The current situation involving the suppression of information by Twitter and Facebook has generated quite a stir on the Interwebs. There have been a lot of charges thrown about, and a lot of new terms came up, so I did what I like to do, which is to dive, headfirst, down the rabbit hole. I was seeking answers to questions like: What’s the difference between a platform, a publisher and a distributor? What is Section 230? What is free speech? What can we, as American citizens, do? Here are the answers I came up with.

The central conversation is about whether Twitter and Facebook are publishers, platforms or distributors. The differences are in what protections they are offered from liability. A publisher is basically liable for material they republish the same way they are liable for their own speech. Publishers have to be careful in choosing what to publish.

Distributors are akin to bookstores. The owner of a bookstore isn’t expected to vet every book on his shelves. But once he learns that a specific book included some specific, criminal material, he could be liable if he didn’t remove the book from the shelves.

Platforms aren’t liable at all. A phone company is an example of a platform. If a person’s voicemail greeting contained a libelous message, and the phone company did nothing to cancel the owner’s phone service, it couldn’t be sued for libel. Likewise, a city couldn’t be liable for defamatory material on signs that someone carried on city sidewalks.

47 U.S.C. § 230, or Section 230, was the only part of the Communications Decency Act of 1996 to survive Supreme Court review. Simply put, Section 230 immunizes all Internet service and content providers platforms from liability for their users’ speech — whether or not they blocked or removed certain kinds of speech. My take on this is that, in its current form, Section 230 does not make the distinction between platform and publisher.

So why does any of this matter? The answer lies in what one believes about free speech.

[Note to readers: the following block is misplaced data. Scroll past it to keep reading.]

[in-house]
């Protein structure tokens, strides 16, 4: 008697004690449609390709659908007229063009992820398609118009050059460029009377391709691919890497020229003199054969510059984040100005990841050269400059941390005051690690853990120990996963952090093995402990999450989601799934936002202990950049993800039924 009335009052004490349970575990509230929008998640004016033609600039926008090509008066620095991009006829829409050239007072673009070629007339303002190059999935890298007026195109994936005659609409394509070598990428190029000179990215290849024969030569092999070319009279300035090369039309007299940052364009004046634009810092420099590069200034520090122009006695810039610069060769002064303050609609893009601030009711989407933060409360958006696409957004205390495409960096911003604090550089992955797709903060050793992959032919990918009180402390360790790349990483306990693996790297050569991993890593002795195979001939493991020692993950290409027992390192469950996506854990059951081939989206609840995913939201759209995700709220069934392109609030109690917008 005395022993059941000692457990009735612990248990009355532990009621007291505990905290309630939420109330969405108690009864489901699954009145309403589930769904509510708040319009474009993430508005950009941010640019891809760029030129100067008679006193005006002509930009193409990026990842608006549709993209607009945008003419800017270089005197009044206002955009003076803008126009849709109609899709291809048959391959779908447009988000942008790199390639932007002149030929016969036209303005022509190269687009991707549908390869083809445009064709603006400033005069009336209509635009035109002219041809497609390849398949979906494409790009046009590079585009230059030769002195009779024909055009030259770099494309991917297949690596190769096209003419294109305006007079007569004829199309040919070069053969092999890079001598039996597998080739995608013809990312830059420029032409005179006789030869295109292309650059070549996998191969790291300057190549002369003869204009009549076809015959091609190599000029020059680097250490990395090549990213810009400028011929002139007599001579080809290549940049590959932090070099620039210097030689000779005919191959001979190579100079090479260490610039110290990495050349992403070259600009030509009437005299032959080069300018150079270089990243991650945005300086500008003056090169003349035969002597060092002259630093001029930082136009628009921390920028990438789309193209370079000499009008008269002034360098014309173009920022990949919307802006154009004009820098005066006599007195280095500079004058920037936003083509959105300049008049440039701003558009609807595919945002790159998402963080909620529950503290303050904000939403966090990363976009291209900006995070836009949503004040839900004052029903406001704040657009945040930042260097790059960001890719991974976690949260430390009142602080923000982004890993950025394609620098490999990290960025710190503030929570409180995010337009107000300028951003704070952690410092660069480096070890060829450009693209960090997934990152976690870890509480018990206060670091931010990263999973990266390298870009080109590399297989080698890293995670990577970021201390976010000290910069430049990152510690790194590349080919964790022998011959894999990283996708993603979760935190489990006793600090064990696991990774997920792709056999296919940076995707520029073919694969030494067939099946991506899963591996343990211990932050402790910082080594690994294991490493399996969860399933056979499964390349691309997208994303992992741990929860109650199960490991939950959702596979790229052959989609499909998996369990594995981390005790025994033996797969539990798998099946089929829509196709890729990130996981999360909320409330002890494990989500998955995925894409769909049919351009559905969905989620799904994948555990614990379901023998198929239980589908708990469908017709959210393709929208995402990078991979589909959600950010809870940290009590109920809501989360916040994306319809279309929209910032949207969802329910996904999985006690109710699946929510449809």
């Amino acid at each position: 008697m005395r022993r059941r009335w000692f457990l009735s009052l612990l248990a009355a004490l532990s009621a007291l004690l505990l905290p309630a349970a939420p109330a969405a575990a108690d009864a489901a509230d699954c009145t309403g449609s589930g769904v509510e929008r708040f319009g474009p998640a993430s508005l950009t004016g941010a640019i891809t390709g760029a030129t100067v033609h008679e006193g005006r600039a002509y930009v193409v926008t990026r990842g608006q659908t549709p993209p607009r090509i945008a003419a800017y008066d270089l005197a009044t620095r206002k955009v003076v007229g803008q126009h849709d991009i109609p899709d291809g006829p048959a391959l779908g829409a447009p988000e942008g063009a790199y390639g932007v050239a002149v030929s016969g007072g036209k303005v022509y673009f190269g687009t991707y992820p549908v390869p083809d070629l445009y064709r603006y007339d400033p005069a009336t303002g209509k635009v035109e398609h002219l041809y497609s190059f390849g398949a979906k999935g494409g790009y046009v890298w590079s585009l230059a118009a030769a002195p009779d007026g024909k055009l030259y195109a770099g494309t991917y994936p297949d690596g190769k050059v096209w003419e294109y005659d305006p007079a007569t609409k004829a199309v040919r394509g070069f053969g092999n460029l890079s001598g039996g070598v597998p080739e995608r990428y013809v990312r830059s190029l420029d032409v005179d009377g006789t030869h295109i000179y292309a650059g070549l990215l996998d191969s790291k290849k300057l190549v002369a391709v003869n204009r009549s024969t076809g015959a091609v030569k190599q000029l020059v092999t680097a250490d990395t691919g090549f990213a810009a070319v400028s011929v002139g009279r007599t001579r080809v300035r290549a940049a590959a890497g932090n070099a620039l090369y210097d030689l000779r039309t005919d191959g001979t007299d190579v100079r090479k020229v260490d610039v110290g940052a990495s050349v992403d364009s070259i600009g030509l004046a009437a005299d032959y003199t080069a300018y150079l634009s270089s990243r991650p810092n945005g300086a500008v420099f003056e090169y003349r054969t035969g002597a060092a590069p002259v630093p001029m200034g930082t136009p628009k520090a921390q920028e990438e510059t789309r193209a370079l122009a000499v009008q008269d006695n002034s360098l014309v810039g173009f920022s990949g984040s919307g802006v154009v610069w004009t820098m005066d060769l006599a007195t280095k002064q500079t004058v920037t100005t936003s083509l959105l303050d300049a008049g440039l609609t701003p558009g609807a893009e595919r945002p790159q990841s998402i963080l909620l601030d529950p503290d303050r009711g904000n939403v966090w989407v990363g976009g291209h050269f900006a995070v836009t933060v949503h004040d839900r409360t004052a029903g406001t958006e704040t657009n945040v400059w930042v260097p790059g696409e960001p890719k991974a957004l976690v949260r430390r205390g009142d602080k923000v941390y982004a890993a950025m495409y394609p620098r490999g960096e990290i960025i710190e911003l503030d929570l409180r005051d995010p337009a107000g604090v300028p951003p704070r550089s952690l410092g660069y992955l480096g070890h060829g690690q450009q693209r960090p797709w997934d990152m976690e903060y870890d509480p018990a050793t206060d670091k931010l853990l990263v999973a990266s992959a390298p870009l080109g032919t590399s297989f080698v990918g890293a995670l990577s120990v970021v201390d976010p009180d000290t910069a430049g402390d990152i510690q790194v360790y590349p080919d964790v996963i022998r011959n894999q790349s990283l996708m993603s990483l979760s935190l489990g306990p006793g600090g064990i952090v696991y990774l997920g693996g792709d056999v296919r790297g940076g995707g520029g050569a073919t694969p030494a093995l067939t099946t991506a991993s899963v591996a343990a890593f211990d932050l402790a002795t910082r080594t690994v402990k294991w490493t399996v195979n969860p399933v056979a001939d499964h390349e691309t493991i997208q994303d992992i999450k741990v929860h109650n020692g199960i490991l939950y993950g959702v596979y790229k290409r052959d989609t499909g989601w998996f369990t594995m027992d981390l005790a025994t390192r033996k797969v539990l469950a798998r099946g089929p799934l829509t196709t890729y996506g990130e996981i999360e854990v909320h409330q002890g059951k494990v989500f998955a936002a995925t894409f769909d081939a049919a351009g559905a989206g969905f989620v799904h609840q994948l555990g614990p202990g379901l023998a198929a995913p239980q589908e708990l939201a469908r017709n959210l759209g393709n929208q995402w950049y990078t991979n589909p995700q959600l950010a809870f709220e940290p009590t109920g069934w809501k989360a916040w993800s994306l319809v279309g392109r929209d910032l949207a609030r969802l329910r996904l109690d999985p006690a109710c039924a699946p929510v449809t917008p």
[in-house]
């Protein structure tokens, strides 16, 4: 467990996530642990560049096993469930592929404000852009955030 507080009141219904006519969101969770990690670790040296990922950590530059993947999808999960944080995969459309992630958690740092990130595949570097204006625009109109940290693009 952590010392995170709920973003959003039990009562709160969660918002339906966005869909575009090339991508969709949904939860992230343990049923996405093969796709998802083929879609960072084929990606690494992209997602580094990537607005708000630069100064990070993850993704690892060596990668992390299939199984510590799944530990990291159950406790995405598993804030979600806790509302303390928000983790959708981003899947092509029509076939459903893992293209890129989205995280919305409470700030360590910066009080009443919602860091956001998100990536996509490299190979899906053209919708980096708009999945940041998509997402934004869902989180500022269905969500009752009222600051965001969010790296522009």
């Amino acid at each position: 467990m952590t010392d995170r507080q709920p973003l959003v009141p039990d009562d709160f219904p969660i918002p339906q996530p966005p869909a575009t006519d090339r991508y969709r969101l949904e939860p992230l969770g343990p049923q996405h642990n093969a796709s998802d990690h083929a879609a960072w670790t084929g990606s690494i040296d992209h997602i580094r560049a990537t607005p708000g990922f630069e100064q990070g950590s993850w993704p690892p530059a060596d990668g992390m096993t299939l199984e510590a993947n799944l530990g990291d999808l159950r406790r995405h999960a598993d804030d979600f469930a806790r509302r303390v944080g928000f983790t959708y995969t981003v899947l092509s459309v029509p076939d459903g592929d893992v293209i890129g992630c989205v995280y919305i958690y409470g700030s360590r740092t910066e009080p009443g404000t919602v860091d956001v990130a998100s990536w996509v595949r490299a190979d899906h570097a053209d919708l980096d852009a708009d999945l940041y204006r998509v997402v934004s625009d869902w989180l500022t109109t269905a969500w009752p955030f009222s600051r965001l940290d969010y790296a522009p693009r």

Free speech is a natural right, inherent to human beings. While no right is absolute, free speech is at the core of the American psyche. Thus the outrage at Twitter, Facebook and the other tech giants.

Americans may put up with a lot, but not other people telling them what to think or not to think, nor will they put up with not being able to have their say on what is going on around them.

As a natural right, free speech existed before government. The First Amendment specifically tells the government they should not interfere with it. How then are we to tolerate a business, or an industry, that goes against the quintessential American right?

It is tempting to say, “Congress has to do something!” I would agree. Update the language of Section 230 to have it more clearly address the issues we deal with today. Other than that, the American response should be this: free enterprise.

If I go into a store, and an employee begins telling me that I have to behave in certain ways, I’m out. I’m going to find a store that treats me like a valued customer. The marketplace is full of alternatives. Use them.

Twitter has become a cesspool of thought and you will never find a more wretched hive of scum and villainy. Why would you allow someone else to dictate what you read, think or say? Try an alternative like Parler.

Not happy with Facebook’s privacy practices? Tired of talking about something, then seeing ads on your Facebook feed for that? Try MeWe.

Tired of Google trying to refine searches for you? Try Bing, or any other search engine. Letting our feet do our talking has shaped businesses in the U. S. since its founding.

Now is not the time for passivity. Now is the time for each American to exercise their rights. We do not need government’s help, or permission, to do so. What we need is the will. While we all have inherent, natural rights, what good are they if we don’t demand their protection? If you’re not sure how we expect government to act, re-read the Declaration of Independence.




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Stephen Satterly

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